Ketorolac - Uses - Dosages - Side Effects - Precautions

Ketorolac: Frequently Asked Questions Answered

What Is Ketorolac?

Ketorolac is used in the short-term treatment for moderate to severe pain. It belongs to the class of drugs called NSAID (non-steroidal anti-inflammatory drug). 

When body tissues are damaged, chemicals called prostaglandins are produced at the site of injury. This causes fever and inflammation in the patient. Ketorolac works by stopping the production of prostaglandins.

Usually, the doctor administers one dose of Ketorolac by intravenous injection, followed by five days of oral Ketorolac.

What Are the Uses of Ketorolac?

Ketorolac can be used to treat the following conditions.

  • Pain and swelling in the eyes (post-surgery).
  • Ocular itching and pain.
  • Acute migraine.
  • Postoperative acute pain.
  • Intraoperative miosis.
  • Inflammatory reactions.
  • Acute pericarditis.

Ketorolac can be taken every 4 to 6 hours or as recommended by the physician. To know more about the uses of the drug, reach out to our medical experts at Yashoda Hospitals.

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What Are the Side Effects of Ketorolac?

The common side effects of Ketorolac are:

  • Headache.
  • Drowsiness.
  • Sweating.
  • Constipation or diarrhoea.
  • Small, discoloured patches in the skin.
  • Mouth sores.

Sometimes, the drug may cause more intense side effects such as:

  • Swelling in the face and limbs.
  • Unusual bruising and bleeding.
  • Stomach pain accompanied by loss of appetite.
  • Flu-like symptoms.
  • Nausea.
  • Fast heartbeat.

In case of any of the above side-effects, seek medical attention without delay.


Frequently Asked Questions about Ketorolac

1. Can I Take Expired Ketorolac?

An expired Ketorolac tablet is not an effective way of treating pain. While it may not be necessarily dangerous, it is preferred to avoid the intake of expired Ketorolac.

2. Can You Take Ketorolac and Ibuprofen Together?

Doctors do not recommend taking Ketorolac and ibuprofen together. The combination may worsen side effects such as gastrointestinal inflammation, bleeding, ulceration, and perforation. It may also lead to kidney and cardiovascular troubles in some patients.

Talk to our experts to learn about the ibuprofen alternatives that are safe to consume with Ketorolac.

3. How Long Does It Take for Ketorolac to Kick In?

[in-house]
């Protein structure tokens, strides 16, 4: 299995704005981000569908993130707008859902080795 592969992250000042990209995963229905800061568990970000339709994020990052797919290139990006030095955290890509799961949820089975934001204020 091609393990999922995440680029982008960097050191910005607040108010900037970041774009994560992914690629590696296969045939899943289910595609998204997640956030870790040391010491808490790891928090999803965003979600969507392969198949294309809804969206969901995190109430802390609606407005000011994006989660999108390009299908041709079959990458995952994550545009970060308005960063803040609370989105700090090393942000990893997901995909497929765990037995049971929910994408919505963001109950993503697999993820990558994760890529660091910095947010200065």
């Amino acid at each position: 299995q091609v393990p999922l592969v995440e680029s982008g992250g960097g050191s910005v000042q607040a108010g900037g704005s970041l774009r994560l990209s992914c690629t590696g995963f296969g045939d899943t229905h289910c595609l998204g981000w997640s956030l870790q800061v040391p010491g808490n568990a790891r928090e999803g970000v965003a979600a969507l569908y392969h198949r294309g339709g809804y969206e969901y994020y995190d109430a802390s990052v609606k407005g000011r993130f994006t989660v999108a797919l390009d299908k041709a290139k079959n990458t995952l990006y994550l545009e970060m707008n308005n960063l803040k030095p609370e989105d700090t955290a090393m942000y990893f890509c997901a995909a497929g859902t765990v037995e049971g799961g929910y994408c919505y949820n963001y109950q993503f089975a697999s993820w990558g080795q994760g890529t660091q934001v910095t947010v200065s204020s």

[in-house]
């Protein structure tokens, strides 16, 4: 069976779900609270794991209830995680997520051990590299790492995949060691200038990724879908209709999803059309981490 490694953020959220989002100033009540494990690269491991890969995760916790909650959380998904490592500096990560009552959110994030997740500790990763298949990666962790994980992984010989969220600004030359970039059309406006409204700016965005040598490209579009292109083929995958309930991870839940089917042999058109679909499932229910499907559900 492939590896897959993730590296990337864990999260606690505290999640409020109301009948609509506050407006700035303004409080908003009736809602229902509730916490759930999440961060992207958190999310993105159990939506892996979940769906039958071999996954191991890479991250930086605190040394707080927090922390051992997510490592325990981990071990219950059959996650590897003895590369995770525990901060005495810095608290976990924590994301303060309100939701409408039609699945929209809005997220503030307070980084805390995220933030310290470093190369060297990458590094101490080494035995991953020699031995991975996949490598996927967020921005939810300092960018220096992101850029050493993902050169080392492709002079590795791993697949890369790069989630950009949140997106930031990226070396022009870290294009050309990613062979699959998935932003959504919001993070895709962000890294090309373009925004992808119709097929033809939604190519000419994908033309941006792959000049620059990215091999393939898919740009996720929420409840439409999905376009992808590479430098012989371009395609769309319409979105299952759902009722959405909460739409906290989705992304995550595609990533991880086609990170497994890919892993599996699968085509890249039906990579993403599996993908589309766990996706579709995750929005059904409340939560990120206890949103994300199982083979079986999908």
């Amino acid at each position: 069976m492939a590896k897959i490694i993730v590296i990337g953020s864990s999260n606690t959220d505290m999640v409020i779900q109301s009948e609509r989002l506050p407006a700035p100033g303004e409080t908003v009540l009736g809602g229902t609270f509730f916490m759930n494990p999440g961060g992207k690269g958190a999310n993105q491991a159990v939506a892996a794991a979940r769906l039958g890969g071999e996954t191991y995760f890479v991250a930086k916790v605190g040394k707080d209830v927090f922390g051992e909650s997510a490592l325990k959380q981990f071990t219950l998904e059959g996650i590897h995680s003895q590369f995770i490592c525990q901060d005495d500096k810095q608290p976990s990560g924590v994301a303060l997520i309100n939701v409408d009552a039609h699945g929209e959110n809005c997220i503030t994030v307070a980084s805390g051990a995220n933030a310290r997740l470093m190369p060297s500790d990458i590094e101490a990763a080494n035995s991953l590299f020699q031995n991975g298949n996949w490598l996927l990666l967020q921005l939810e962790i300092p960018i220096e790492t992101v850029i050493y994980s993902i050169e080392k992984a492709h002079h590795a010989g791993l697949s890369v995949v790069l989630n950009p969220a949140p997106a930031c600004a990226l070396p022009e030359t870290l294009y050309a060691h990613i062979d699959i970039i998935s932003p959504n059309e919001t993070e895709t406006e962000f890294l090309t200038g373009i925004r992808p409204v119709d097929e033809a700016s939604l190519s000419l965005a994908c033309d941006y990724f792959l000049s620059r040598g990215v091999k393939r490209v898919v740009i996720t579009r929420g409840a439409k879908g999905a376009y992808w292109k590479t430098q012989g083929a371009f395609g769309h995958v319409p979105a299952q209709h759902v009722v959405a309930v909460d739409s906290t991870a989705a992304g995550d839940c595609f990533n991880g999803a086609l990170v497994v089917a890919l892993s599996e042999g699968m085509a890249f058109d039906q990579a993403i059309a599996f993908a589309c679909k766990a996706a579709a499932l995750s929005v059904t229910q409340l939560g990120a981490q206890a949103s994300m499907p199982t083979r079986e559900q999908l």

Ketorolac works very fast. Patients can feel the impact of the drug about 15 minutes after consumption. The effect of the medicine can last for up to six hours. Oral Ketorolac is usually taken every six hours or as needed for your pain.

4. Is Ketorolac A Narcotic?

No, Ketorolac is not a narcotic. Unlike narcotic drugs, it does not create physical or mental dependence. In some rare cases, the tablet is used along with a narcotic drug to alleviate intense pain. The combination is believed to be more effective than taking Ketorolac alone.

5. Is Ketorolac Good for Toothache?

Your doctor may recommend Ketorolac for moderate or intense pain after a dental procedure. The drug can significantly reduce pain within a few hours. Certain studies have indicated that Ketorolac can offer significant pain relief with few side effects for dental pain.

6. Is Ketorolac Safe for Asthmatics?

About 10% of asthma patients have aspirin-sensitive asthma. These patients are very likely to be sensitive to aspirin and other NSAIDs. Therefore, Ketorolac must be avoided in aspirin-sensitive asthmatic patients. The drug must be administered with great caution for other asthmatic patients.

If you are an asthma patient, talk to your physician or our expert before taking the drug.

7. Is Ketorolac Stronger Than Tramadol?

Ketorolac and tramadol are both used to treat moderate to acute pain. Ketorolac is a very strong NSAID.

Tramadol is a pain reliever and has the habit-forming property. In strength, the drug is placed between mild painkillers and the more potent ones. In other words, it is quite a strong drug.

Why Can’t You Lay Down After Taking Ketorolac?

Ketorolac should be taken with food and water. It is recommended not to lie down for a minimum of 15 minutes after taking the drug. When the patient lies down, the drug tends to cause a sense of irritation. Lying down after taking the drug can also affect the gastrointestinal lining.

9. Why Is Ketorolac Limited To 5 Days?

Prolonged use of Ketorolac can worsen side effects such as gastrointestinal bleeding, ulcers, and coagulation disorders. The risk is exceptionally high among elderly patients. Long-term use to treat chronic conditions will damage the kidney and cause bleeding.

10. Does Ketorolac Cause Drowsiness?

Yes. The drug may cause dizziness or drowsiness in some patients. The effect is quite normal. If you experience these issues, avoid operating heavy machinery, driving, or taking up any task that demands your alertness during the time.

Call Yashoda Hospitals to know more about the necessary precautions, uses, dosages and side effects of Ketorolac.

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Disclaimer: The information provided herein is accurate, updated and complete as per the best practices of the Company. Please note that this information should not be treated as a replacement for physical medical consultation or advice. We do not guarantee the accuracy and the completeness of the information so provided. The absence of any information and/or warning to any drug shall not be considered and assumed as an implied assurance of the Company. We do not take any responsibility for the consequences arising out of the aforementioned information and strongly recommend you for a physical consultation in case of any queries or doubts.